Isaac enlisted for two years into the US Navy at Portsmouth, NH on 23 Sept 1864, and served for 20 months on board the Receiving Ship USS Vandalia, in Portsmouth Harbor. He worked as a landsman from Sept '64 to 1 Jan '65, as an ord. seaman to 31 Jan, and as a lamp cleaner to 18 May 1866, when he was discharged.
When he applied for a pension in 1892, he claimed he was born in Sept 1844, to correspond with the age of "20" he gave when he had enlisted back in 1864, when he had actually been only 17 years old. When he needed to send in a birth record to the pension dep't to verify his identity, he had to admit to falsifying his birth date. He still received a pension.
See also: my blog page on the Pridham family:
He served as a private in Company G, 27th Maine Infantry, enlisting at Kittery on 10 Sept 1862. He was mustered into US service at Portland, Maine on 30 Sept 1862, and served until 17 July 1863, when the regiment was mustered out at Portland.
(at right) James W Brown at his home in Locke's Cove, Kittery, on his way to a GAR convention in Washington, DC, likely the one in 1915 (the 49th Annual Encampment).
For more on the 27th Maine Infantry, please see my website:
He was drafted on 15 July 1863 at Skowhegan, ME, to serve in Co F, 7th Maine Infantry, but did not report for duty. He was arrested on 27 Jan 1864 and brought to camp, only for him to return home the next day. They arrested him again on 3 Feb. It is not clear in the records whether the recruits were still in Maine, but Private Steward deserted on 12 July '64, and was again arrested, on 23 July. He deserted a third time in August and was arrested a week later, this time being shipped to Carlisle, PA. By this time, the 7th Maine had been mustered out of service, except for later recruits and those who chose to re-enlist, and were transferred to the 1st Maine Veteran Infantry. The monthly muster rolls after this date would show him "absent, sick", right up to the muster out roll of the regiment on 28 June 1865. An affidavit in his pension file claims he suffered from scurvy, chronic diarrhea, piles and a trouble in the head, spending the entire winter quarters at Petersburg in the hospital. In the spring of 1865, he was transported to City Point Hospital. In the 1865 Maine Adjutant Report, it shows him being discharged on 2 July '65.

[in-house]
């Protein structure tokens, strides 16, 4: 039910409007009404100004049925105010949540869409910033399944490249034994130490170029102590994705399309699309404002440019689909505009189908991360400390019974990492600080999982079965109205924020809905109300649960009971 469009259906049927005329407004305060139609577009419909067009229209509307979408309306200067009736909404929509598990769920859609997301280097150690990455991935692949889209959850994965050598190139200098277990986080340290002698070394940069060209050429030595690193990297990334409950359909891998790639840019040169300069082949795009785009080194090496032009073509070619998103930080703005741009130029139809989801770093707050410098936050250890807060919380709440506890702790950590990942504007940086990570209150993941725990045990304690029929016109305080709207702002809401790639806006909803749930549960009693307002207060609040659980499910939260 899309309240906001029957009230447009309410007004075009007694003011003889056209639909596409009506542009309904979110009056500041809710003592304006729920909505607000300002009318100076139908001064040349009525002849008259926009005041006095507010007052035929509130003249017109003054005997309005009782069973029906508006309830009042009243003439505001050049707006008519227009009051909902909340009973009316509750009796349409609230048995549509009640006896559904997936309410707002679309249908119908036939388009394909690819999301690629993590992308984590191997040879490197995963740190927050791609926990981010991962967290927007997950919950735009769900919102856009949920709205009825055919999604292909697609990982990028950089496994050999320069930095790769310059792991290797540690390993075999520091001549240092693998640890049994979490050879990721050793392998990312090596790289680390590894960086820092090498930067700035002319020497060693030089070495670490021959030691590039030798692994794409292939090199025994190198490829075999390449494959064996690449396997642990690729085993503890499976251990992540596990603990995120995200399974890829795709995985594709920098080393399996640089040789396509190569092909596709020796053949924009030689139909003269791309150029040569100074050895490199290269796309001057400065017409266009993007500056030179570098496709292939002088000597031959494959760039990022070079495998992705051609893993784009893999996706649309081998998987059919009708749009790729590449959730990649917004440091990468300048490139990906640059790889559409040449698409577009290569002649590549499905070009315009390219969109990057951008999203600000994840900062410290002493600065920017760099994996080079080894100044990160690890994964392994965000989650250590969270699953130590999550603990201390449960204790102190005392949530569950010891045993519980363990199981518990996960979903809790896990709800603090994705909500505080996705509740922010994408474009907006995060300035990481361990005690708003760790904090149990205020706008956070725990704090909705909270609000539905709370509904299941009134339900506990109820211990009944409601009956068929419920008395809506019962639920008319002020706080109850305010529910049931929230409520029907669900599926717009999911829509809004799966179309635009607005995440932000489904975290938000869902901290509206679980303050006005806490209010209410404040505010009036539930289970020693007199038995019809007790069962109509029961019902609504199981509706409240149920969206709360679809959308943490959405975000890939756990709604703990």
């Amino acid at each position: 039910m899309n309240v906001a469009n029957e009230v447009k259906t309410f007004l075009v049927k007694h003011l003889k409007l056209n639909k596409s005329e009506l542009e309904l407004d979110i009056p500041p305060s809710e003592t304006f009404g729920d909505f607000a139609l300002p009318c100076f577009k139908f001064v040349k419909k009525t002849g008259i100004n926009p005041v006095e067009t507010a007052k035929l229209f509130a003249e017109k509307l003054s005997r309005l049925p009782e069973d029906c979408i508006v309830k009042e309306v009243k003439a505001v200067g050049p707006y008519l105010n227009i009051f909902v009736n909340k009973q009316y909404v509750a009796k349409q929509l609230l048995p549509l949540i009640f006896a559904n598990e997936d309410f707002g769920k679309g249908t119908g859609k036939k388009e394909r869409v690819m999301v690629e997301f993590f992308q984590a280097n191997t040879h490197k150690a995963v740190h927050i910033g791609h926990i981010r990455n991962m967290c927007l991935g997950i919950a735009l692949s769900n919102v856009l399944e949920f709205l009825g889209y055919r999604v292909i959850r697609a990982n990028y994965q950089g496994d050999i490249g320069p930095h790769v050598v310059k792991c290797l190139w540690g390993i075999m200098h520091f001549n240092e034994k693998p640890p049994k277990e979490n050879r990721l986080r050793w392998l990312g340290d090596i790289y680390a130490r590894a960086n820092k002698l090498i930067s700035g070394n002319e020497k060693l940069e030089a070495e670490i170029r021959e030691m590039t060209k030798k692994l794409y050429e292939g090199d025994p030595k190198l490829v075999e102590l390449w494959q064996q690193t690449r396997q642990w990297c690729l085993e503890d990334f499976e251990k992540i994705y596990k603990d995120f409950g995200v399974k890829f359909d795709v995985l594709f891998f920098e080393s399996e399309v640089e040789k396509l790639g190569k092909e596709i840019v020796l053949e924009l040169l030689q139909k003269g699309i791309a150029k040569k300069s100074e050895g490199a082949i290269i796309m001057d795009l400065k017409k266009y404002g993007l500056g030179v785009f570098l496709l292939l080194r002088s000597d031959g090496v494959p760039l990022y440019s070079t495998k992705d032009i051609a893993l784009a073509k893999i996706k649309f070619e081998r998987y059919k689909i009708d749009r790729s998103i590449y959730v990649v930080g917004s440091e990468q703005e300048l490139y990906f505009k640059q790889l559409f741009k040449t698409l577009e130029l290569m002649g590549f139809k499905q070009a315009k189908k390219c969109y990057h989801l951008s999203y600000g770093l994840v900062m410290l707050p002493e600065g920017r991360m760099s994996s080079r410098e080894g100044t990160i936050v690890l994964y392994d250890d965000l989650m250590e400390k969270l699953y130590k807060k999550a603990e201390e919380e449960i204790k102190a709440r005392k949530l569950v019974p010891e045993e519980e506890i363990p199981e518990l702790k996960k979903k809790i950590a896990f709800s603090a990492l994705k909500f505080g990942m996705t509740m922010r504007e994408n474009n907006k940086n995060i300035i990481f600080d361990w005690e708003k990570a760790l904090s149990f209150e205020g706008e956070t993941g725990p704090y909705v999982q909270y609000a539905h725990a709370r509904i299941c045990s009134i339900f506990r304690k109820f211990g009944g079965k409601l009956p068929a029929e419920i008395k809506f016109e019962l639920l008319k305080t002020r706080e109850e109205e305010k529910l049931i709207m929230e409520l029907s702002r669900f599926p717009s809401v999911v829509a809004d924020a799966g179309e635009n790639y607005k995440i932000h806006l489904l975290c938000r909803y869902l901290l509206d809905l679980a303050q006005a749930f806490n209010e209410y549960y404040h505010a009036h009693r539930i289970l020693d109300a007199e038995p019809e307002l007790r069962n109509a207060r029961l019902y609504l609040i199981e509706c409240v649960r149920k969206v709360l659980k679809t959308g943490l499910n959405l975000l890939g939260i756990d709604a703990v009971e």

NATHANIEL B YEATON was born in New Castle, NH on 15 June 1842; died 29 Dec 1926 in Concord, NH. He is buried in the Riverside Cemetery, New Castle, NH.
In October of 1861, Captain James Davidson of Fort Constitution in New Castle enlisted a company of men to garrison the installation. They were never mustered into Federal service, and were paid by the state. Around the end of March, 1862 (they were last pd on the 31st), these volunteers were discharged, as Capt Davidson was authorized to raise another company, this time for US service.